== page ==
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Young SBP

by Angela Lindsay

April 5,2006

Broadway shows, Bobcats, bars. . . boring? With all the amenities our booming our city has to offer, now it seems that the last thing Charlotte would be accused of is lacking a social scene. But for a growing segment of residents—the single, black, professional crowd—that is precisely their chief complaint. 

These grumblings are nothing new. But as more and more members of this class flock to the Queen City, the louder the gripes seem to get. Many of these transplants arrive from larger metropolitan cities like Atlanta, New York, and Washington, D.C., cities well known for the bustling nightlife and social atmosphere that they have to offer this demographic. 

Last month, 125,000 people came from all over as Charlotte played host for the first time to the 61st annual Central Intercollegiate Athletic Association’s (CIAA) Tournament, a week long basketball tournament between12 Historically Black Colleges and Universities. The event had something for everyone from basketball star/businessman Irving “Magic” Johnson’s party at the Big Chill to diva songstress Patti LaBelle’s concert to rap mogul Sean “P. Diddy” Combs’ “Bad Boys of Comedy” show. By most accounts, the debut of the CIAA here was a success but once all the fun and frivolity ended, many young, single black people who live in Charlotte wondered what would be left for them to do socially. 

The opportunities this city offers have resulted in a heavy influx of young, single professional black people who flock here because of their careers and are happy to stay because of the quality of life. But for all it offers in terms of business and livability, Charlotte may not have been prepared to cater to this demographic on a social level. 

Like many other natives, I can remember a time when people would always remark with hope and anticipation that, at the rate Charlotte was growing, in ten years our city and particularly its social scene would rival that of Atlanta’s. That was about ten years ago, and to many people we still seem to be playing catch up. But the fact of the matter is that we’re not Atlanta, and we probably never will be. That being the case, we can benefit from building upon the city we have become and the unlimited potential of what we can be.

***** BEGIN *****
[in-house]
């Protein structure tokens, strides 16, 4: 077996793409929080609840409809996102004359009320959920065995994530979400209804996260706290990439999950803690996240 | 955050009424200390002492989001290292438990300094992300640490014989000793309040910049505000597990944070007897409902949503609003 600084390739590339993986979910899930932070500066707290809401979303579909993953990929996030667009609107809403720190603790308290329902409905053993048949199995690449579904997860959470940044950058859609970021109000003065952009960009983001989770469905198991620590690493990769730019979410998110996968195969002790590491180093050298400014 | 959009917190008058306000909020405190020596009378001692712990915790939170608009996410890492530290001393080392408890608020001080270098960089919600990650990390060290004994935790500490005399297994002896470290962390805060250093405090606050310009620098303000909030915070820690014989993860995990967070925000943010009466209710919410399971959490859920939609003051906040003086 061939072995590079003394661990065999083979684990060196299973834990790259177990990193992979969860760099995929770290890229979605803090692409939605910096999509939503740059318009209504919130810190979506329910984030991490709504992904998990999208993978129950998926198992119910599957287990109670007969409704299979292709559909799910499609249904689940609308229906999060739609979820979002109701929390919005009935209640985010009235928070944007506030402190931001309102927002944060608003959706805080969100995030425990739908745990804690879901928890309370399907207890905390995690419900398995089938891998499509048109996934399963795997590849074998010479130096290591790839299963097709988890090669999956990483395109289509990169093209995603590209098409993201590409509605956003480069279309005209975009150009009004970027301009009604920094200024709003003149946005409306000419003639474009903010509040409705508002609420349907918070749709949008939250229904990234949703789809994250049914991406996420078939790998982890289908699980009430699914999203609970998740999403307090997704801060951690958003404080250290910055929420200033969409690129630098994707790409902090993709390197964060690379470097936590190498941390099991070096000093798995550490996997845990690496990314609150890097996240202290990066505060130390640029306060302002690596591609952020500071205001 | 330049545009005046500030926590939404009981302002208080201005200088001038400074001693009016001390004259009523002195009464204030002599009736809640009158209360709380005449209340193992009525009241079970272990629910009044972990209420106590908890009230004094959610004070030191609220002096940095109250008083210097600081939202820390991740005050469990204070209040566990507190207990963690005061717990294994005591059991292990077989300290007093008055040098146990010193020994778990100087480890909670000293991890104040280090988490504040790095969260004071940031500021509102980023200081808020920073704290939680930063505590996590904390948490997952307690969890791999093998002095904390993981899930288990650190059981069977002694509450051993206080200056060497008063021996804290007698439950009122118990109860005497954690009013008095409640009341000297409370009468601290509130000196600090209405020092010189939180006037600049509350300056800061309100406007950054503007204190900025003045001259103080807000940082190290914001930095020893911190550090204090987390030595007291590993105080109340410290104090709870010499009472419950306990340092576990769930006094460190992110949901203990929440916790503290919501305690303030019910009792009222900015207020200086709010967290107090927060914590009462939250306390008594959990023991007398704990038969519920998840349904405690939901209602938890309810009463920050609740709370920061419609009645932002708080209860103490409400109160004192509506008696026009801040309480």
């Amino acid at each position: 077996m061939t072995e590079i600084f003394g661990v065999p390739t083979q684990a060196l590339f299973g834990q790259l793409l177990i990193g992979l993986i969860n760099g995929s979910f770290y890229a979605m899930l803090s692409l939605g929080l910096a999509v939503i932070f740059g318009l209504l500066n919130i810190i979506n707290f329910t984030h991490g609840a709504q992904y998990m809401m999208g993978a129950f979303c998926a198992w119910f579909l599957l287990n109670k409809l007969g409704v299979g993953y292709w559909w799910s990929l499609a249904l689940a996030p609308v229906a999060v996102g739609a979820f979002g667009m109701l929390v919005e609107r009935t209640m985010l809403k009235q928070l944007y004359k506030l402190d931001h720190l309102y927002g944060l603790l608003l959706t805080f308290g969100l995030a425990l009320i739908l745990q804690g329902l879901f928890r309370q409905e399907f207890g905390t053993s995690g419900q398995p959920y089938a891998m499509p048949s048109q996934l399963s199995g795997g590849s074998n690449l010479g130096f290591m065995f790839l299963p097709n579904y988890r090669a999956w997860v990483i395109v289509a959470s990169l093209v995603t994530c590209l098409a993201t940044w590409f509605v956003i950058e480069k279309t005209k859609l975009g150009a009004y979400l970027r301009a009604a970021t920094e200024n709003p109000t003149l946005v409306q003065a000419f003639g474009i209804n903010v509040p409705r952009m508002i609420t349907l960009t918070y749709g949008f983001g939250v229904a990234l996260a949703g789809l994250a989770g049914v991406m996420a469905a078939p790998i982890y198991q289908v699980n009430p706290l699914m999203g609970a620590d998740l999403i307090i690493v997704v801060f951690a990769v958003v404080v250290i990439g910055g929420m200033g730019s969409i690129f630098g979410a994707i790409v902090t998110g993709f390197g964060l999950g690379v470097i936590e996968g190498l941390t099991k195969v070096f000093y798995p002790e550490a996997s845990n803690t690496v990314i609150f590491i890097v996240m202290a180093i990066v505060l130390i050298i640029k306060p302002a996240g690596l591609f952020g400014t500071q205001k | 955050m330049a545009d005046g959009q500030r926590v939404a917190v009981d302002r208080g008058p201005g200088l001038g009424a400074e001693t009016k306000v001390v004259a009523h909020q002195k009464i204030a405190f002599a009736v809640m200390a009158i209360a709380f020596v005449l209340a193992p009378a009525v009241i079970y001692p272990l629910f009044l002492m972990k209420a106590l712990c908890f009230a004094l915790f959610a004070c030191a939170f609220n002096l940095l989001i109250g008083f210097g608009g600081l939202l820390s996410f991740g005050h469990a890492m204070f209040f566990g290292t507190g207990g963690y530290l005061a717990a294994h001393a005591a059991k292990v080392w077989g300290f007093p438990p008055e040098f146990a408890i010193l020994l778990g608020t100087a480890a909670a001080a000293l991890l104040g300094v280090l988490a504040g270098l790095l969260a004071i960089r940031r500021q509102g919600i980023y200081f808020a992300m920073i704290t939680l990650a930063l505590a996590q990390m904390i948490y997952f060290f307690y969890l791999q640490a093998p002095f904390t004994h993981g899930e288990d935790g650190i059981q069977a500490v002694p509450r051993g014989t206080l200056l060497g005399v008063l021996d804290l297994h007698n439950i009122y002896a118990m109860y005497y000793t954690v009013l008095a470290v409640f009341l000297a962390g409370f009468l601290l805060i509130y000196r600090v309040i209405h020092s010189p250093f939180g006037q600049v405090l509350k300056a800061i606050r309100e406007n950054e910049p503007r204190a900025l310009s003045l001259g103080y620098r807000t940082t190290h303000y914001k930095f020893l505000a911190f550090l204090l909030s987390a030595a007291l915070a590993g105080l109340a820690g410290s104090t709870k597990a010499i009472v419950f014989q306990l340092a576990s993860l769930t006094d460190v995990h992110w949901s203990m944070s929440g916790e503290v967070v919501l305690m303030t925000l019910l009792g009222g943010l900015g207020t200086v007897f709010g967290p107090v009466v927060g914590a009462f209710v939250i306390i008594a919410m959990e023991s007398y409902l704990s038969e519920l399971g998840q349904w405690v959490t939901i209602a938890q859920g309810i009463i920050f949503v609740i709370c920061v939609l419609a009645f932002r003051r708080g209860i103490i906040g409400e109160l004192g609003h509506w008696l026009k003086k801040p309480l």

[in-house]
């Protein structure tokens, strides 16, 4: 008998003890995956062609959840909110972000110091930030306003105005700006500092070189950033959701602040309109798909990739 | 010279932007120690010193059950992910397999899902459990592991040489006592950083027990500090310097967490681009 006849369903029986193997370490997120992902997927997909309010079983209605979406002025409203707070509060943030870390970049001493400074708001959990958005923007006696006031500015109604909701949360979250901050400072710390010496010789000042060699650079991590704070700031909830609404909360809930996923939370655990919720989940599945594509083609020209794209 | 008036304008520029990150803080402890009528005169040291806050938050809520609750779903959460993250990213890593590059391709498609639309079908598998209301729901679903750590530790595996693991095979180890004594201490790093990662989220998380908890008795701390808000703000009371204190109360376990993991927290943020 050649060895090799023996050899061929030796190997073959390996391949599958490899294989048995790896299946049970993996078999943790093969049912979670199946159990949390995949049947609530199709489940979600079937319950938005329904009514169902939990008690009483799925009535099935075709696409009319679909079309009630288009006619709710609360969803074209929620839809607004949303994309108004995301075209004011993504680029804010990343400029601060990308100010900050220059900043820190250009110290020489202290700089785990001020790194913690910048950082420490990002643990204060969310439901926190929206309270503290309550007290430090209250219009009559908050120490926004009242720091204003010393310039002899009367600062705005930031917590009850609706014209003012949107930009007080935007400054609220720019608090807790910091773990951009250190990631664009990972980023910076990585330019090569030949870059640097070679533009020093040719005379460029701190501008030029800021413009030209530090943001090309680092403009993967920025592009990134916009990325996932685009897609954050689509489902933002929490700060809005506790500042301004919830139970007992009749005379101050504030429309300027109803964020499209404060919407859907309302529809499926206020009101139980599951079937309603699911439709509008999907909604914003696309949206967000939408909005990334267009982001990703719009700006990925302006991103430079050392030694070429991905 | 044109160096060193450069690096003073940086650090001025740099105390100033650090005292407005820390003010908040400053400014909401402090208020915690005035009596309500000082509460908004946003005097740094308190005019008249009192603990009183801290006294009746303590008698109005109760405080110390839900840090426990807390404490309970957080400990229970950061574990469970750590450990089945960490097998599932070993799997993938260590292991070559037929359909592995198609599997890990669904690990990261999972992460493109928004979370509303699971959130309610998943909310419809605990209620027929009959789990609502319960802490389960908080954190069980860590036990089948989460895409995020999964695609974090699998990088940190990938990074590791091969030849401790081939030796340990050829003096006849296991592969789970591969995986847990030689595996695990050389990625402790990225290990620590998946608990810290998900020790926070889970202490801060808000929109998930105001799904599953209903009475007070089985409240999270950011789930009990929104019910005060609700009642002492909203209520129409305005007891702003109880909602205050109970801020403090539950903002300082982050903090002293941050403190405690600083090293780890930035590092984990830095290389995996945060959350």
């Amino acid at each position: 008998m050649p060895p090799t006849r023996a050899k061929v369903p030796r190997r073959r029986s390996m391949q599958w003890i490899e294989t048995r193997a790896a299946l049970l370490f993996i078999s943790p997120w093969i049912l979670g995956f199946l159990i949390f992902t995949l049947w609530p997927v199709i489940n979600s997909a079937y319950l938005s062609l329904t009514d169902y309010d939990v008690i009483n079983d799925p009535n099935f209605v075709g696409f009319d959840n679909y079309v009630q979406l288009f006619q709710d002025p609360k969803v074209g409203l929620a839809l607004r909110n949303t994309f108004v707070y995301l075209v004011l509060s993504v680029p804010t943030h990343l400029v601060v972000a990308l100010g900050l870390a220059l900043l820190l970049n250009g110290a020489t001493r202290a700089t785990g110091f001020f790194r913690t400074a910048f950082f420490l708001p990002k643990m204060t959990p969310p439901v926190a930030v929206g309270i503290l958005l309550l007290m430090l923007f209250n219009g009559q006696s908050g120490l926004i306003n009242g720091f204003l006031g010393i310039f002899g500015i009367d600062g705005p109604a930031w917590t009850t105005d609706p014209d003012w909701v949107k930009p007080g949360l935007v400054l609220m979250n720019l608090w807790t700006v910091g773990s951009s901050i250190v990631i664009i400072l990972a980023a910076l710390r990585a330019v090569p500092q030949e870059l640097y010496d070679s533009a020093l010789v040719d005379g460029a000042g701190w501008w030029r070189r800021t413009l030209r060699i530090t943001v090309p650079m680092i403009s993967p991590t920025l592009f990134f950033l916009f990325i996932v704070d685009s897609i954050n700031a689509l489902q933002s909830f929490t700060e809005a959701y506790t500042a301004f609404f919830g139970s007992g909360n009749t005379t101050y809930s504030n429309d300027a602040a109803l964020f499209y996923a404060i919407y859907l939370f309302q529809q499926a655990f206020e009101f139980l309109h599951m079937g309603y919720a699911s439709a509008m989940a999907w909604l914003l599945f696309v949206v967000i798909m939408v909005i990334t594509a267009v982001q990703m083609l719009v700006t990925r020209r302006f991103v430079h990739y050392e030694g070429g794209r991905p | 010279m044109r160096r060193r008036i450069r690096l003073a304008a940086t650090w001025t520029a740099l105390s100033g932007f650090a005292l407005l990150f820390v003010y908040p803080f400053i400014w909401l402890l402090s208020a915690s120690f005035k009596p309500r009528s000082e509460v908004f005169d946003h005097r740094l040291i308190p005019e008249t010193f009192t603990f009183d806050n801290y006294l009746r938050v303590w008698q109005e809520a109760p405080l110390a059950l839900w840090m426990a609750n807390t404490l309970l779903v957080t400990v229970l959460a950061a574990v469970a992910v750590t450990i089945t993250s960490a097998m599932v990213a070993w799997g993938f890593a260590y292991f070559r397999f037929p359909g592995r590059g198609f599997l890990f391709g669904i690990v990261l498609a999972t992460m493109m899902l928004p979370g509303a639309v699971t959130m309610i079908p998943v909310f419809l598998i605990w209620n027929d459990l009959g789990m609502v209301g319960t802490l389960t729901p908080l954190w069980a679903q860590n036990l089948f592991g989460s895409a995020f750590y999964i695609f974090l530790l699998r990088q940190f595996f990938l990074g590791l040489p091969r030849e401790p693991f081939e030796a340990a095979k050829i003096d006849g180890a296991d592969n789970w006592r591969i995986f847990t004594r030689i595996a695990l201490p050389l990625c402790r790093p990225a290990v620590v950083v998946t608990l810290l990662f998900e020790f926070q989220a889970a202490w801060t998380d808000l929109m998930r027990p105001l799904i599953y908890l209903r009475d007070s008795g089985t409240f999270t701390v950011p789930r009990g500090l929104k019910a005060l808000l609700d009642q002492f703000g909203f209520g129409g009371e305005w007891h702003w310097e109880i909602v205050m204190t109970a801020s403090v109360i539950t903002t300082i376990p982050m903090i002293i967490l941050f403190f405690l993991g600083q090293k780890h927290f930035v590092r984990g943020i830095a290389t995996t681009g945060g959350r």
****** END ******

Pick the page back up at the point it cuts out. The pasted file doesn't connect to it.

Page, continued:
The idea that nightlife is even that important to a city’s overall appeal may be a bit of foreign concept to some people. Charlotte still is, after all, very much a family oriented city. But as number of singles increase, so does the need for a social climate that reflects of all its residents. All great cities have it. But ask a young, black professional here and they may make mention of a couple of spots they have heard about, but you are more likely to get a deep sigh or a knowing smirk. There are several event promotion companies that send out emails to those in the know advertising the occasional after work social or weekend party geared specifically toward this demographic, but, apparently, it is not enough to satisfy their growing social appetite. The expectation seems to be that Charlotte evolves into a city of constant and varied nightlife options. 

So how do we do that exactly? We can start with some of the loudest critics: the transplants. As our native population dwindles, the social landscape is bound to change, and we can benefit from the creativity, character, culture, and lifestyles that those who have migrated here from larger, metropolitan areas bring with them. They can transform their experiences into ideas about how to improve the social atmosphere for this particular group of residents as the city grows and diversifies. Perhaps any such endeavors will also encourage this demographic to step out and try something new. (Some of the most enjoyable social events I have experienced in other cities were decidedly different from what I had been used to.). 

It’s just one solution in a city full of possibilities. Charlotte will carve out a social niche, unique in its own right, which caters to the wishes of all its residents—so that even if we never become ‘the new Atlanta’, that will be just fine.

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